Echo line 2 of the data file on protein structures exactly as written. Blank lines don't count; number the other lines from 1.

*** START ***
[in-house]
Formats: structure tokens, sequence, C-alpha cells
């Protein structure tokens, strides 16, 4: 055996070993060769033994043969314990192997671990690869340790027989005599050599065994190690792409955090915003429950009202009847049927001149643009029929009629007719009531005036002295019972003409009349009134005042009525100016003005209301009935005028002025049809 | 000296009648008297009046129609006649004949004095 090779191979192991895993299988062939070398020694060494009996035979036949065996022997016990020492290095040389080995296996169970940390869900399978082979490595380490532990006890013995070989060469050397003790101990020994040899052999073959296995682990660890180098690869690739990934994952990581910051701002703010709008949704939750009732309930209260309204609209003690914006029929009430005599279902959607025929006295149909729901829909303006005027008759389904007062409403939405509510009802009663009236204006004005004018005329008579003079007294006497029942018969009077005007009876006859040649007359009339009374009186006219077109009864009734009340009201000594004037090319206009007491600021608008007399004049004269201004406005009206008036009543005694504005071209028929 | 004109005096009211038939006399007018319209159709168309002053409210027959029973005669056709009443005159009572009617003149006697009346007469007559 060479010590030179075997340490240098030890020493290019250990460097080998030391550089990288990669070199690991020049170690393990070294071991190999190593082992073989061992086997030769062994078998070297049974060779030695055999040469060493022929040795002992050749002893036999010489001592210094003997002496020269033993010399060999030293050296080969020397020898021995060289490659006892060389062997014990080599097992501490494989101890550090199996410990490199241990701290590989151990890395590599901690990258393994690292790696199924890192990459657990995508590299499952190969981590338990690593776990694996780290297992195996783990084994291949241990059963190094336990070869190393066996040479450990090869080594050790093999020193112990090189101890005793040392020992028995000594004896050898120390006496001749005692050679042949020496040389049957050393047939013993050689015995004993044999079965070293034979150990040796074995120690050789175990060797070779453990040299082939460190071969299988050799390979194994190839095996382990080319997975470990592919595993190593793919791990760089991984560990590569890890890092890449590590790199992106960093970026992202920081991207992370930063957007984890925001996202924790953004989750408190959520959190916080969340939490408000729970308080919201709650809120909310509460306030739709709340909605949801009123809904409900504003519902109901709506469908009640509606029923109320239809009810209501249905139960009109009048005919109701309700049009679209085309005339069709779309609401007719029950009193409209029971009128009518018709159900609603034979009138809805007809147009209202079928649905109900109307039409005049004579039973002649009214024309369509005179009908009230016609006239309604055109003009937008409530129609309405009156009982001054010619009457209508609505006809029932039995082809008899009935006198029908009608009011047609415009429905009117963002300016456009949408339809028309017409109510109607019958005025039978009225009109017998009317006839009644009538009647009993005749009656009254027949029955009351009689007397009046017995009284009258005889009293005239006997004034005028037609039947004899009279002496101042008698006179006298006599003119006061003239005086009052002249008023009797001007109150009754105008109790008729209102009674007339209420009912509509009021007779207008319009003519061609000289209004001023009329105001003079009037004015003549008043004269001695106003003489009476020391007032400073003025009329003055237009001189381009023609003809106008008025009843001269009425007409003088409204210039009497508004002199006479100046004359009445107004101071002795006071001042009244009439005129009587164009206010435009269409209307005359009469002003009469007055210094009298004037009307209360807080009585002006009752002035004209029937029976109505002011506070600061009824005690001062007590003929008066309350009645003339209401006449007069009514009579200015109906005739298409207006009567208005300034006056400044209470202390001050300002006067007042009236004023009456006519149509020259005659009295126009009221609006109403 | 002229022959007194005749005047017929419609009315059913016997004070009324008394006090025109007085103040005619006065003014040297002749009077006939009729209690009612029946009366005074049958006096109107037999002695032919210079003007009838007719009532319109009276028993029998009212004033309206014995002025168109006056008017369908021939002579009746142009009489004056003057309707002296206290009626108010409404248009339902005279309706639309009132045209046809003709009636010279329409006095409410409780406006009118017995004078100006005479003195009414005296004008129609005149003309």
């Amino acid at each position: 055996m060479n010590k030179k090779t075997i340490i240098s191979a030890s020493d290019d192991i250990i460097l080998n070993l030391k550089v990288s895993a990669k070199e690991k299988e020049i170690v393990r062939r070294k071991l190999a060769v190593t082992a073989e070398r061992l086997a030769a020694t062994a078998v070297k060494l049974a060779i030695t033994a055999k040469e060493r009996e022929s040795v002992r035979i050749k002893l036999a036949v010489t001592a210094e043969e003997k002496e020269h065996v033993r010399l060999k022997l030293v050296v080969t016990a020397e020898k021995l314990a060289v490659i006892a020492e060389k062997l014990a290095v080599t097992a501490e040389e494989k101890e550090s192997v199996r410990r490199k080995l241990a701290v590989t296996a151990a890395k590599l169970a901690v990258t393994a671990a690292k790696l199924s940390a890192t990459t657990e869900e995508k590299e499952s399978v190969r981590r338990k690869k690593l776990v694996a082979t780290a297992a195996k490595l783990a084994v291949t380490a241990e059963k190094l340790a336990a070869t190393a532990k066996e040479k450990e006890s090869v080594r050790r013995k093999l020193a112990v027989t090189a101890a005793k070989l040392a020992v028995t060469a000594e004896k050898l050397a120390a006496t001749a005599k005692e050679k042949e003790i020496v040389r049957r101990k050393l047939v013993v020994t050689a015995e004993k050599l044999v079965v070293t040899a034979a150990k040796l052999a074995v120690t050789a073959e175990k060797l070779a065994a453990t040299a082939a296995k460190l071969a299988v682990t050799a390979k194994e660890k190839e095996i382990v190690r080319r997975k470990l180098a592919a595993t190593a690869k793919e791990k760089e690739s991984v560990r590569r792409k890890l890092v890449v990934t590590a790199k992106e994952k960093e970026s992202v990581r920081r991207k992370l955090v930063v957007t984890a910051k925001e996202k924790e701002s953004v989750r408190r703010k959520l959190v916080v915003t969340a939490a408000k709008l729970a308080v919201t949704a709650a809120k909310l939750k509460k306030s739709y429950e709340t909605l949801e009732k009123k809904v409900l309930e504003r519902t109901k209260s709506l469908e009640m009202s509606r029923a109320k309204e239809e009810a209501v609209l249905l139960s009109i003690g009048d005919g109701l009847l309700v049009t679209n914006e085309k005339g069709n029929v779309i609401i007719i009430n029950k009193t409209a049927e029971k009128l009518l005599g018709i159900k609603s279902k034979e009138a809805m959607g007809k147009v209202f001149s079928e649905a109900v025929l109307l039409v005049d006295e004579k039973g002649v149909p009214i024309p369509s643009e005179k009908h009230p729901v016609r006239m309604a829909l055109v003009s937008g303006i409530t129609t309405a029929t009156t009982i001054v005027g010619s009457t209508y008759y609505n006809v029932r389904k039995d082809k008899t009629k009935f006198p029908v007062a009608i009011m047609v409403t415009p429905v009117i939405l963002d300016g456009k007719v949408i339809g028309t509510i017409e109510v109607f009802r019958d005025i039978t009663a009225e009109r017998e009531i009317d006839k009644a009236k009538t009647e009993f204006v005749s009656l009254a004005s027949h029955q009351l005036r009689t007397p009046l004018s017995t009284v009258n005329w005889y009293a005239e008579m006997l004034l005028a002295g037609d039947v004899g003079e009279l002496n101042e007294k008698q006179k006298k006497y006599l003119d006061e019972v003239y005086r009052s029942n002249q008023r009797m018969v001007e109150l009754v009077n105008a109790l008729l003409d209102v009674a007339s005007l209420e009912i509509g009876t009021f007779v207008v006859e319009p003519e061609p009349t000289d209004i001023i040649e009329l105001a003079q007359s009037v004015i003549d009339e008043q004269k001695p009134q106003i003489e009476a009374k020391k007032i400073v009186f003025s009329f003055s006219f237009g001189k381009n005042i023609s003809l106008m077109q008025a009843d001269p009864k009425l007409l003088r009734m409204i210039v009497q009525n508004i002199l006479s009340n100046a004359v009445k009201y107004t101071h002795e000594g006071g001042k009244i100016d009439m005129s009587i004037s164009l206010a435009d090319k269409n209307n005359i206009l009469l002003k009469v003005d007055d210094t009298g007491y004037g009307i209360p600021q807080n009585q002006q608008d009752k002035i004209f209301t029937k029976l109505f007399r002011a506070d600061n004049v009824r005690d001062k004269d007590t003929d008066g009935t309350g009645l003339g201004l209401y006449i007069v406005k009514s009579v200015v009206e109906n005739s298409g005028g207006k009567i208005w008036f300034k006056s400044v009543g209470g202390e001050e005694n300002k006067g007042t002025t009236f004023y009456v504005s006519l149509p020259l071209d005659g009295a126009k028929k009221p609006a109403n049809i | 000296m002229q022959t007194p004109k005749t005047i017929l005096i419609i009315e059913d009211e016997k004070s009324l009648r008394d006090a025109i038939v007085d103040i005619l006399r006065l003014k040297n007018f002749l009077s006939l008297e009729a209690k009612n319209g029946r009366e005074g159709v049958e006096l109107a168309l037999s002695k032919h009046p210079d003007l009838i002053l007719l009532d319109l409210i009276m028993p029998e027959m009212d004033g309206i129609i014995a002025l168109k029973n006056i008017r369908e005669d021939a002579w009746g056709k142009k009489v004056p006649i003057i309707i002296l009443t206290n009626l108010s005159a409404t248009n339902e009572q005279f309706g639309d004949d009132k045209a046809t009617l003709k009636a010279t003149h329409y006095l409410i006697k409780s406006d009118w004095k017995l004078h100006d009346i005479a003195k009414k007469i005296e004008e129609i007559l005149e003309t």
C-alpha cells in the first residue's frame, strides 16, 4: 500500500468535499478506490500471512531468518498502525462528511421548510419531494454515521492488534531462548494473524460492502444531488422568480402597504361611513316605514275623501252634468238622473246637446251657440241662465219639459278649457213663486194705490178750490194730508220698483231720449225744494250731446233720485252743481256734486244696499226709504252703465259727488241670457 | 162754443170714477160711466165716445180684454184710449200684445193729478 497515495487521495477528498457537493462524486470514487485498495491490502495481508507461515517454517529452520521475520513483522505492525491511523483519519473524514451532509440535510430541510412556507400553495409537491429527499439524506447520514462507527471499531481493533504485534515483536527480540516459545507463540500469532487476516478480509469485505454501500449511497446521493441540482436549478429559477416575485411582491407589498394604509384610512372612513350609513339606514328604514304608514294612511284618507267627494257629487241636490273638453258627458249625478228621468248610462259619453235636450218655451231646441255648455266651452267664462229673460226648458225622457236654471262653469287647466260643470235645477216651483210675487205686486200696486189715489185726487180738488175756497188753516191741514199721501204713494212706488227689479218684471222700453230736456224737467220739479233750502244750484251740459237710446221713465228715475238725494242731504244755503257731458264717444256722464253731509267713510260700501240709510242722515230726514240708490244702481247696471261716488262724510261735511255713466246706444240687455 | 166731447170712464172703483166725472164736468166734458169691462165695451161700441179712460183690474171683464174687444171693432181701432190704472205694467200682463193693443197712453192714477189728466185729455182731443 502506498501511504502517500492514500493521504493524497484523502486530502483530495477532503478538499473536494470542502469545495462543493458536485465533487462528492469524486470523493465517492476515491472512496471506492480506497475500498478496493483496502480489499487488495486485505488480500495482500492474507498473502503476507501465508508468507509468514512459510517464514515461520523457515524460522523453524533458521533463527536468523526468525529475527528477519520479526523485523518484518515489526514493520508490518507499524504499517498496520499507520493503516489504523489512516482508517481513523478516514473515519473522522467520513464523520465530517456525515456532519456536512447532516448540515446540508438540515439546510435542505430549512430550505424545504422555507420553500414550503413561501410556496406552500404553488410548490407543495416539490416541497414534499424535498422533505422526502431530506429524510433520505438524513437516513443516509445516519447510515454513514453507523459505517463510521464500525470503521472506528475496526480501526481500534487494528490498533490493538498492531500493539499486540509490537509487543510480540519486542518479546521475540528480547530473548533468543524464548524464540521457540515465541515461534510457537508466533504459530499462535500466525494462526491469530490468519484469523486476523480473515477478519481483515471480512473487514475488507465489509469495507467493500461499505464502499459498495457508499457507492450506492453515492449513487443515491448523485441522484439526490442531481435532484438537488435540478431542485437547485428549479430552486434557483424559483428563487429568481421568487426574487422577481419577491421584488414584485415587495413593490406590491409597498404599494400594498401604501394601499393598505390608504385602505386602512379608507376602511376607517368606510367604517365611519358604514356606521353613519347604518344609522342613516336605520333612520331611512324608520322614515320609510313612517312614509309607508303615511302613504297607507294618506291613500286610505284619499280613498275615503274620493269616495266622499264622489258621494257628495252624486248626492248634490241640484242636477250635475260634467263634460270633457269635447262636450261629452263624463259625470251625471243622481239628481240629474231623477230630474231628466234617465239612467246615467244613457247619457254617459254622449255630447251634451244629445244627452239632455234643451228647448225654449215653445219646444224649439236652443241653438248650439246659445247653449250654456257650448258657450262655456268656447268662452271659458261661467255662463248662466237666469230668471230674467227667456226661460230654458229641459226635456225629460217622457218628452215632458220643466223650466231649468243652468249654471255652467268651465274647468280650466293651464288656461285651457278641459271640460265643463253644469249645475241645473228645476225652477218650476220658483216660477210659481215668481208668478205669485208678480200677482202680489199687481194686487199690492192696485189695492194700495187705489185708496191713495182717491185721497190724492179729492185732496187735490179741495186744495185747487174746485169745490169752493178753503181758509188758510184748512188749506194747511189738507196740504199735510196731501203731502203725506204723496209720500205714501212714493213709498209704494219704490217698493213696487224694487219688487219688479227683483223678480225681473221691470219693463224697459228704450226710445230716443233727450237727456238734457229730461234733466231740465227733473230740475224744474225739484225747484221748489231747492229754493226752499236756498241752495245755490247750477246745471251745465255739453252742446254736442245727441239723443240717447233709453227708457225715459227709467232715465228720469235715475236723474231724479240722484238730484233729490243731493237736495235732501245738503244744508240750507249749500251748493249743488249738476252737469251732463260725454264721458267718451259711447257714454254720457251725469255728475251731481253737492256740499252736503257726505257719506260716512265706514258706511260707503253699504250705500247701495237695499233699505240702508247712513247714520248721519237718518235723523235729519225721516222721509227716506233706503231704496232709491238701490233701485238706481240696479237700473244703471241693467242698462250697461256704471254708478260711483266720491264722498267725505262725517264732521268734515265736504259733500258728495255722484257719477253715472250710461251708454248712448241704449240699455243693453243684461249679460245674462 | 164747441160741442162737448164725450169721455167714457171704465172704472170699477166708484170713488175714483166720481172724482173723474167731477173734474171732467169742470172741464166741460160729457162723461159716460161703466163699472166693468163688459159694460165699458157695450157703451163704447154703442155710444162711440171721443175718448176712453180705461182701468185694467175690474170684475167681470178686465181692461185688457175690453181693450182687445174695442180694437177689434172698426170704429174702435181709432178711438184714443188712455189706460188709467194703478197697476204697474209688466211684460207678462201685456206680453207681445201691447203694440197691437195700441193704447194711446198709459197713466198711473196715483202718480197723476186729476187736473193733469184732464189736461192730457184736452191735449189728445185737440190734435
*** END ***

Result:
Formats: structure tokens, sequence, C-alpha cells